The robots.txt file is used to control what content search engines are allowed to access on your site. This is great for controlling duplicate content and for directing your crawl budget to your most important pages. It is important to understand that if you you have content that you want to remove from Google’s index, disallowing the content in your robots.txt will only prevent Google from accessing it again, it will not remove the content from the index – to do this you’ll need to use the noindex tag.I’m good, let’s skip ahead to how to use robots.txt wildcards
Also worth noting is that Google makes the categorical statement that most people don’t need to worry about crawl budget:
First, we’d like to emphasize that crawl budget, as described below, is not something most publishers have to worry about. If new pages tend to be crawled the same day they’re published, crawl budget is not something webmasters need to focus on. Likewise, if a site has fewer than a few thousand URLs, most of the time it will be crawled efficiently.
While the above may be true for most websites, it is likely not true for any website that is big enough to hire an SEO – notice in their statement Google says that you don’t need to worry about crawl budget… if your site is less than a few thousand URLs…. Crawl budget is a significant factor that should be considered to ensure that you are focusing crawl resources on pages that are important.
The use of robots.txt wildcards is very important for effectively controlling how search engines crawl. While typical formatting in robots.txt will prevent the crawling of the pages in a directory or a specific URL, using wildcards in your robots.txt file will allow you to prevent search engines from accessing content based on patterns in URLs – such as a parameter or the repetition of a character. Before diving into the details of how to use wildcards in robots.txt, let’s take a minute to review the robots.txt basics (I’m good, let’s skip ahead to how to use robots.txt wildcards).
If we want to allow all search engines to access everything on the site there are three ways to do this: with the Disallow: , Allow: /, or by simply leaving the robots.txt file empty. Any of these will allow search engines to do whatever they want on your site.
User-agent: * Disallow:
User-agent: * Allow: /
Conversely, if you would like to prevent search engines from accessing any content on your site, you would use the Disallow: / command. This is great for dev sites and sites that are being built out which you don’t want to allow search engines access to yet but you almost never want this command on your live site.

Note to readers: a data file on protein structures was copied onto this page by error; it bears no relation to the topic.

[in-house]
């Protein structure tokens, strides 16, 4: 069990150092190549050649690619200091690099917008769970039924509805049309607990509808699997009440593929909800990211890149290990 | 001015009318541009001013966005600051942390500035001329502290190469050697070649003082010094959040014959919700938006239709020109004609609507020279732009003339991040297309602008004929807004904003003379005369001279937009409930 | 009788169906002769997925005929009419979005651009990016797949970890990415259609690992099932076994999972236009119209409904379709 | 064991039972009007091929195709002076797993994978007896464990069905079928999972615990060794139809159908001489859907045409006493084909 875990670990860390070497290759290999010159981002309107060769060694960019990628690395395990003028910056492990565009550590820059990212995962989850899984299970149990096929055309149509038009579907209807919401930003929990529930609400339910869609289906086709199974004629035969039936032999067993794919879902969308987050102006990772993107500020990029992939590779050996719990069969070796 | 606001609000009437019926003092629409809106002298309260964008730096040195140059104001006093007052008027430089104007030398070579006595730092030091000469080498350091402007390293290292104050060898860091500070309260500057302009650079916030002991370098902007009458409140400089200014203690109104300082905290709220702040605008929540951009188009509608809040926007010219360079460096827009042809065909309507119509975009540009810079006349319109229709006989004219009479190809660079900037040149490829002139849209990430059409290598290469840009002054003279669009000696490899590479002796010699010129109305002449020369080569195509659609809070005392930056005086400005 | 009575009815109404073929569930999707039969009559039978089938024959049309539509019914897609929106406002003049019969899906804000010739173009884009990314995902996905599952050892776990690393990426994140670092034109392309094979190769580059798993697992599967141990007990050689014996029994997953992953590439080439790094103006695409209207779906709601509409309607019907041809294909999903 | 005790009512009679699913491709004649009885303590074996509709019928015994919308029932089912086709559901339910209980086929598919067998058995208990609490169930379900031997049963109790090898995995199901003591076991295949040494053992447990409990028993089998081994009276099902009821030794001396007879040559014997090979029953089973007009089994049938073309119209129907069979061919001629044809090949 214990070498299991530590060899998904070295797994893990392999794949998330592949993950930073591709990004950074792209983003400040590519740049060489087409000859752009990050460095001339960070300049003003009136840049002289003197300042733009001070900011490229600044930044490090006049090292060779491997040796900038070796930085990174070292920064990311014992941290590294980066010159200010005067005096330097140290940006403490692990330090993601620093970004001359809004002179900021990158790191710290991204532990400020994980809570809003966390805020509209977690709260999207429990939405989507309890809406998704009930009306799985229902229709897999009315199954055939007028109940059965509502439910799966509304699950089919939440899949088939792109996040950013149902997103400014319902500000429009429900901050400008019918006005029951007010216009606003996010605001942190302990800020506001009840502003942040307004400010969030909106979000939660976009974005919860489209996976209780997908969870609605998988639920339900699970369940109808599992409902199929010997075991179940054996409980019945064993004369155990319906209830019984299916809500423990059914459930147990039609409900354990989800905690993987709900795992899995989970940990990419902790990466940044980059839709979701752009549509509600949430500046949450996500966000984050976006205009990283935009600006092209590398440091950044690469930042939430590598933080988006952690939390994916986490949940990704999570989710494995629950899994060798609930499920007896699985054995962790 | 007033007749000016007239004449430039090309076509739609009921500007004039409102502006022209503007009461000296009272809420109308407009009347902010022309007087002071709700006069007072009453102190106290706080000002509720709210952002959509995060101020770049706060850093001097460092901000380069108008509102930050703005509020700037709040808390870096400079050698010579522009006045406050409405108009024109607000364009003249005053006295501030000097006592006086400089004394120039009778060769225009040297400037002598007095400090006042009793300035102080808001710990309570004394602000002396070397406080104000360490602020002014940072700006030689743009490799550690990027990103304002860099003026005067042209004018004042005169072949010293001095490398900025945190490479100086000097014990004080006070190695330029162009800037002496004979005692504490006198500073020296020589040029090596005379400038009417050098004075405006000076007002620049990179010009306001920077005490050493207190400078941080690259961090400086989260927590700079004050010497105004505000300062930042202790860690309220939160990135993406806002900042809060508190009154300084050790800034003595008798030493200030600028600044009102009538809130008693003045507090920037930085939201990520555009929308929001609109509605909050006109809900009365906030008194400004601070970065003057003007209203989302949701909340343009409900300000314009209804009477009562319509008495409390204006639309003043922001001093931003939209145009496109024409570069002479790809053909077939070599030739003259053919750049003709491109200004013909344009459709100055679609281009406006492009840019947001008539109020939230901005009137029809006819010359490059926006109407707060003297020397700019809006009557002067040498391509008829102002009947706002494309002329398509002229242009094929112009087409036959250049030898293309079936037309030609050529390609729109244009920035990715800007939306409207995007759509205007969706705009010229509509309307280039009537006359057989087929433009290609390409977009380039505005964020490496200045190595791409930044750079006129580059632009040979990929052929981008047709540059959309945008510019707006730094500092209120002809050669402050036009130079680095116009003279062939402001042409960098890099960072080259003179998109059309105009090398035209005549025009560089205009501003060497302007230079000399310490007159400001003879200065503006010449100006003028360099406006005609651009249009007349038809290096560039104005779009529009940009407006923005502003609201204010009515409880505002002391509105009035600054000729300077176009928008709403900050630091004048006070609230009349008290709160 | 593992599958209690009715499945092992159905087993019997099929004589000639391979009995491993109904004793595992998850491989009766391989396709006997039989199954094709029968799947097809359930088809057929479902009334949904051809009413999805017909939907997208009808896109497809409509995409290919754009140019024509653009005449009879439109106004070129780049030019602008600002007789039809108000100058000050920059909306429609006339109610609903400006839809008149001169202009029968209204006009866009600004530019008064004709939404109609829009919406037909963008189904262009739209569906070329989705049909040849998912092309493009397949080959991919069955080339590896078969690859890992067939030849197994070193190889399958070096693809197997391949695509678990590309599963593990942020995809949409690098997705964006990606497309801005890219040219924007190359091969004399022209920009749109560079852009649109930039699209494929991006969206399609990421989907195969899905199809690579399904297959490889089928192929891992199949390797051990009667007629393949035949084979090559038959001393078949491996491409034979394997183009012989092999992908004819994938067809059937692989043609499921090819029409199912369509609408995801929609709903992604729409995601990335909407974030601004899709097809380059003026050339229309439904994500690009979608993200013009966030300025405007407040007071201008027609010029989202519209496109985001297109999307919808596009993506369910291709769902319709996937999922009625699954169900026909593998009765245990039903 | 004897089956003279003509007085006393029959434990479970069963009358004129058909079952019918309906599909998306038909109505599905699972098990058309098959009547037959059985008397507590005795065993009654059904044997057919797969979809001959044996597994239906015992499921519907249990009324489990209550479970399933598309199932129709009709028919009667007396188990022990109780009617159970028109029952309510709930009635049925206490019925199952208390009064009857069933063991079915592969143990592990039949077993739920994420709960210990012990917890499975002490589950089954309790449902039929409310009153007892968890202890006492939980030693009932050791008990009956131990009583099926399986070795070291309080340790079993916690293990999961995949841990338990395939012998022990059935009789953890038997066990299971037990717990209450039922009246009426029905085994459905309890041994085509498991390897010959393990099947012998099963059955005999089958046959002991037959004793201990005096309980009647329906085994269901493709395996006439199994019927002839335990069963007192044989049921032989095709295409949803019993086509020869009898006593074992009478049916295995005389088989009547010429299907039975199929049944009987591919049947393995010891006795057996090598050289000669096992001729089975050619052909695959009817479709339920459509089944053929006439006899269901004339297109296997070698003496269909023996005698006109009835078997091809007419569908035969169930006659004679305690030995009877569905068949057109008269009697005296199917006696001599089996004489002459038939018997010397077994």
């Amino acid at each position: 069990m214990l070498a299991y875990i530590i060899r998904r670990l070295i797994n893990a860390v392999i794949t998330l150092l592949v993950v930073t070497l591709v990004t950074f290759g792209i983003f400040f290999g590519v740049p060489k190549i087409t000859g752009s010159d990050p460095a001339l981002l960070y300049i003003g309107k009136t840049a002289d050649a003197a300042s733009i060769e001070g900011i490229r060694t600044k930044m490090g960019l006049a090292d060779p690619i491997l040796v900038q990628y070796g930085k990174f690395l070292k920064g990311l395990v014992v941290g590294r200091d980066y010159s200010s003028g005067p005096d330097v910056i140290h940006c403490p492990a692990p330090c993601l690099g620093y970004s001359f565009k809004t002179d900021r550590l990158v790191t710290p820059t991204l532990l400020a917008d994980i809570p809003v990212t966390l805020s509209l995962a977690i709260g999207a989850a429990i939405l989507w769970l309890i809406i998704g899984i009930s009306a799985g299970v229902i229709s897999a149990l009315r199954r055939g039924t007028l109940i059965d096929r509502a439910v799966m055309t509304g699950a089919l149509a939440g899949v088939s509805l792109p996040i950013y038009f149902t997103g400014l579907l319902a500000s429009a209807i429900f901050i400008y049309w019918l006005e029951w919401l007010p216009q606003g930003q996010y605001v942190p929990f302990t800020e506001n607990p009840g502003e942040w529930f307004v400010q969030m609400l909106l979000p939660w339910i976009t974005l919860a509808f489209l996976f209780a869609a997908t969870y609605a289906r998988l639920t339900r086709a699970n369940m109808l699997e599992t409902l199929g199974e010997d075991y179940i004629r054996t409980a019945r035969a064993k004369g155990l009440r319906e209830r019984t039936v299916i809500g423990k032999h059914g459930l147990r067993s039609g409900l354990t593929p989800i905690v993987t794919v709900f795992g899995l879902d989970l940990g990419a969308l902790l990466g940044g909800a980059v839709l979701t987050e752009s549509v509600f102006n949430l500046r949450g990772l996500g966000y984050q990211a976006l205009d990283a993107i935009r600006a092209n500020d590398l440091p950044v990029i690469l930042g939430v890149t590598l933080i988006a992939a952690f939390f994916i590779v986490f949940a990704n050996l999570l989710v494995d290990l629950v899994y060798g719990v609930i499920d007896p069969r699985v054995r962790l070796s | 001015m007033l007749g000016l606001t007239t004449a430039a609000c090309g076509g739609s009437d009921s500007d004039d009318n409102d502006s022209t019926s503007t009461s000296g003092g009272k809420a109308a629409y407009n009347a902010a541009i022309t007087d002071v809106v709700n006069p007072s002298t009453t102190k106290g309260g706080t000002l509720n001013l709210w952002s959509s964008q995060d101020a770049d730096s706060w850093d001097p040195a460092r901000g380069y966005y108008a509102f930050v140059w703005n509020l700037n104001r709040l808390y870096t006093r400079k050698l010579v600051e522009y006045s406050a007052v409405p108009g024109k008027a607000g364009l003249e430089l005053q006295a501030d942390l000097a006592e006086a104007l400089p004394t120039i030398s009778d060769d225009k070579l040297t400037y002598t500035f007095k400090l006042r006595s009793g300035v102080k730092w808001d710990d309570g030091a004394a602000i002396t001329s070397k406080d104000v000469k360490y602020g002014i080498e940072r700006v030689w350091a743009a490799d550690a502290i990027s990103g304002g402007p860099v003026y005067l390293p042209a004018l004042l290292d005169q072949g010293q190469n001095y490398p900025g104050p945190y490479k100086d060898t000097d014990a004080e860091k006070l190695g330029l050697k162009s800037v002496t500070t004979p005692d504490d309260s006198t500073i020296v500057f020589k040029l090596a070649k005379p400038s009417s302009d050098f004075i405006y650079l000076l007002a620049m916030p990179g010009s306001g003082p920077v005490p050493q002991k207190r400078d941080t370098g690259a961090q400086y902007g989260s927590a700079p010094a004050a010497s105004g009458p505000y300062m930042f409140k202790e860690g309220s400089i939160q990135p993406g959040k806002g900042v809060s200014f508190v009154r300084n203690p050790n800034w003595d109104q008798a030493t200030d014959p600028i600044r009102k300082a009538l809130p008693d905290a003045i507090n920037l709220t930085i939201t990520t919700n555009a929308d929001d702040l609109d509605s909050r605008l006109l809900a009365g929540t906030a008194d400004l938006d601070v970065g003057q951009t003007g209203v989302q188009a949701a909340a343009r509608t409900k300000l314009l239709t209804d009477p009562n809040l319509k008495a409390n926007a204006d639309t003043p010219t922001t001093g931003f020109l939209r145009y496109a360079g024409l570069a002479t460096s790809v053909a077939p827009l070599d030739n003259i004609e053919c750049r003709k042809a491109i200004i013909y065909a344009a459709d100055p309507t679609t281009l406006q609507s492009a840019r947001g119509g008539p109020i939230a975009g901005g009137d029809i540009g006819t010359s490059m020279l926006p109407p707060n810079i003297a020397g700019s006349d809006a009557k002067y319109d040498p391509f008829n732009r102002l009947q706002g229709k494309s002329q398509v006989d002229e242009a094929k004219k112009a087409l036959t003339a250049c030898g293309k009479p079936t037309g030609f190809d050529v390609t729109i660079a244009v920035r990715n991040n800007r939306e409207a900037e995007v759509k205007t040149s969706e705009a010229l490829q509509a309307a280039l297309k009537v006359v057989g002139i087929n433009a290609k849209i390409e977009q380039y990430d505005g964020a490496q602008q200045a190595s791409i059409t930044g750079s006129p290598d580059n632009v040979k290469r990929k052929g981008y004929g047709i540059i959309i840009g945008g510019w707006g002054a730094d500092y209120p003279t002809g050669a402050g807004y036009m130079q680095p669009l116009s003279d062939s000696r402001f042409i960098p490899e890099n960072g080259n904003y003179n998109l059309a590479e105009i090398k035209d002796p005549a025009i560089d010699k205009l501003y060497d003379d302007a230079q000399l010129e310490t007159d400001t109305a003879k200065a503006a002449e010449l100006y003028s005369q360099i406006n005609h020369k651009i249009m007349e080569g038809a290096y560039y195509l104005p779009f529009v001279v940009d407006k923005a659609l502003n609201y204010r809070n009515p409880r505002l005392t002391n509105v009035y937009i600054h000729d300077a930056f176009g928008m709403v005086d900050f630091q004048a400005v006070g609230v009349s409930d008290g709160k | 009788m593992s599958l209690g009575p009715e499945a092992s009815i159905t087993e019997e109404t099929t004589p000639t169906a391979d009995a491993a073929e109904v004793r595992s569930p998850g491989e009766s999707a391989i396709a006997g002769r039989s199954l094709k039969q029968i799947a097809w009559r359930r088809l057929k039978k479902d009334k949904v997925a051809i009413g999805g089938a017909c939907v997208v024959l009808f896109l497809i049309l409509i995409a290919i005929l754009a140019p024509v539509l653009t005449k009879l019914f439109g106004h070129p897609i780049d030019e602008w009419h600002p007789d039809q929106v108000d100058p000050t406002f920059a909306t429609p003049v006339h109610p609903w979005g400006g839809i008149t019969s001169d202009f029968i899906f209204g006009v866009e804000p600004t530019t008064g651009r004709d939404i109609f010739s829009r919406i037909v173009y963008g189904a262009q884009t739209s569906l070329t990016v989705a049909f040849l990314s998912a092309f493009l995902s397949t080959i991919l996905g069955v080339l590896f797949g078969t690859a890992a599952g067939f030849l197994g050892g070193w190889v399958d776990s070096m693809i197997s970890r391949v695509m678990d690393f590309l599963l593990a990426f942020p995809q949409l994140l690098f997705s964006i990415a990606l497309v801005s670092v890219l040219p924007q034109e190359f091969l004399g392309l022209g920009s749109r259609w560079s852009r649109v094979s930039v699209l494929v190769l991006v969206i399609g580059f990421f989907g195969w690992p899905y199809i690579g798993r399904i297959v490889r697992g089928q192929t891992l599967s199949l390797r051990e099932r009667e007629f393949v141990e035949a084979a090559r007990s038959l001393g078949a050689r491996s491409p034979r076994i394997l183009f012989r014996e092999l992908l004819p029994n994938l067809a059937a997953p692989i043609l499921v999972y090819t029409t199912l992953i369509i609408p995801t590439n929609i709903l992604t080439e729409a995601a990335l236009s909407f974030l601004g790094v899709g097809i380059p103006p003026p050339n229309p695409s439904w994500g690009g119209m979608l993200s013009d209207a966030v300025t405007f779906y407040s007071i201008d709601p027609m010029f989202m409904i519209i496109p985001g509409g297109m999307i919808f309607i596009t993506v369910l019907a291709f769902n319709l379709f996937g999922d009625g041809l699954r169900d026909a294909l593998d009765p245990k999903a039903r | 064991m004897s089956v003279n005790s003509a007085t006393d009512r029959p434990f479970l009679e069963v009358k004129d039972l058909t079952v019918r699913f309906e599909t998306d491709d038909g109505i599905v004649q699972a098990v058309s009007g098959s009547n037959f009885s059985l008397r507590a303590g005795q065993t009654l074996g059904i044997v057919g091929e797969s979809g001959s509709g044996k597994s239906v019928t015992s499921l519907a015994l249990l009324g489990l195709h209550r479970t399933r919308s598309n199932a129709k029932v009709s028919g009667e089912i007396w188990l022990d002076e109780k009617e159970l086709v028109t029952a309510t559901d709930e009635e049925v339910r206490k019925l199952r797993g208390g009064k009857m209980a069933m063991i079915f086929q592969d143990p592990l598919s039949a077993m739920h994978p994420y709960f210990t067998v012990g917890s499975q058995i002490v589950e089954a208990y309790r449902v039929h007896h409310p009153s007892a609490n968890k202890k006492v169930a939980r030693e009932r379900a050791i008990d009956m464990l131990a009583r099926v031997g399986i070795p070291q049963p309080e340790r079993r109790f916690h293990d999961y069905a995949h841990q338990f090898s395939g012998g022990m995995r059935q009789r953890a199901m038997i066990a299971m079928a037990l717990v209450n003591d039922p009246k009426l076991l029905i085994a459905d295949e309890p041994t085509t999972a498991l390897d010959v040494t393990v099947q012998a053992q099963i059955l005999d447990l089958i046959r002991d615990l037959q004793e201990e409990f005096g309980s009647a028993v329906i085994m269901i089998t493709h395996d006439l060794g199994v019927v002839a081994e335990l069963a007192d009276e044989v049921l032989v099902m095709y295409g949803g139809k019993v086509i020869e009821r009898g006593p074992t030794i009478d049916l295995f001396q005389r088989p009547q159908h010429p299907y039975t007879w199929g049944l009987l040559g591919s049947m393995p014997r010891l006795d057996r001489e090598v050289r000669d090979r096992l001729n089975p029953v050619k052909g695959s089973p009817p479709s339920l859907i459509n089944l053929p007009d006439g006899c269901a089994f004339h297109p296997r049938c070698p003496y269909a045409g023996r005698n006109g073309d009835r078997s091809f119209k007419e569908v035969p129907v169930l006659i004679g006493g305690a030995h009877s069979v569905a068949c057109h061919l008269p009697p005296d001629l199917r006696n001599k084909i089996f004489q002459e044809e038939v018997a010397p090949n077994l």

User-agent: * Disallow: /
If you want to allow specific search engines different access, you can use the user-agent command to do this. In the above examples, we simply say “user-agent: * ” which means all search engines should obey the following commands. The example below allows Google to access the entire site while Yandex is not permitted to access anything.
User-agent: Googlebot Disallow: User-agent: Yandex: Disallow: /
In order to prevent crawling of a directory, simply specify the directory rather than the root, /.
User-agent: * Disallow: /directory/
How to Use Wildcards in Robots.txt
Ok, now that we’ve covered why you would want to use robots.txt wildcards and a few basic robots.txt examples, let’s dive into how to use robots.txt wildcards. There are a couple things we need to know about using a wildcard in robots.txt up front. The first is that you don’t need to append a wildcard to every string in your robots.txt. It is implied that if you block /directory-z/, you want to block everything in this directory and do not need to include a wildcard (such as /directory-z/*). The second thing you need to know is that there are actually two different types of wildcards supported by Google:
The * wildcard character will simply match any sequence of characters. This is useful whenever there are clear URL patterns that you want to disallow such as filters and parameters.
The $ wildcard character is used to denote the end of a URL. This is useful for matching specific file types, such as .pdf.
Below are several common use cases for robots.txt wildcards:
Block search engines from accessing any URL that has a ? in it:
User-agent: * Disallow: /*?
Block search engines from crawling any URL a search results page (query?kw=)
User-agent: * Disallow: /query?kw=*
Block search engines from crawling any URL url with the ?color= parameter in it, except for ?color=blue
User-agent: * Disallow: /*?color Allow: /*?color=blue
Block search engines from crawling comment feeds in WordPress
User-agent: * Disallow: /comments/feed/
Block search engines from crawling URLs in a common child directory
User-agent: * Disallow: /*/child/
Block search engines from crawling URLs in a specific directory which 3 or more dashes
User-agent: * Disallow: /directory/*-*-*-
Block search engines from crawling any URL that ends with “.pdf” – Note, if there are parameters appended to the URL, this wildcard will not prevent crawling since the URL no longer ends with “.pdf”
User-agent: * Disallow: /*.pdf$
Always Validate your Robots.txt Wildcards Before Pushing Live
It is always a good idea to double check your robots.txt wildcards before flipping the switch and making any updates to your live robots.txt file. Since simply adding a / to your robots.txt file could potentially prevent search engines from indexing your entire site, there is no margin of error. Mistakes can be catastrophic and can have long recovery times. The best way to double check your work is to use Google’s Robots.txt Testing Tool.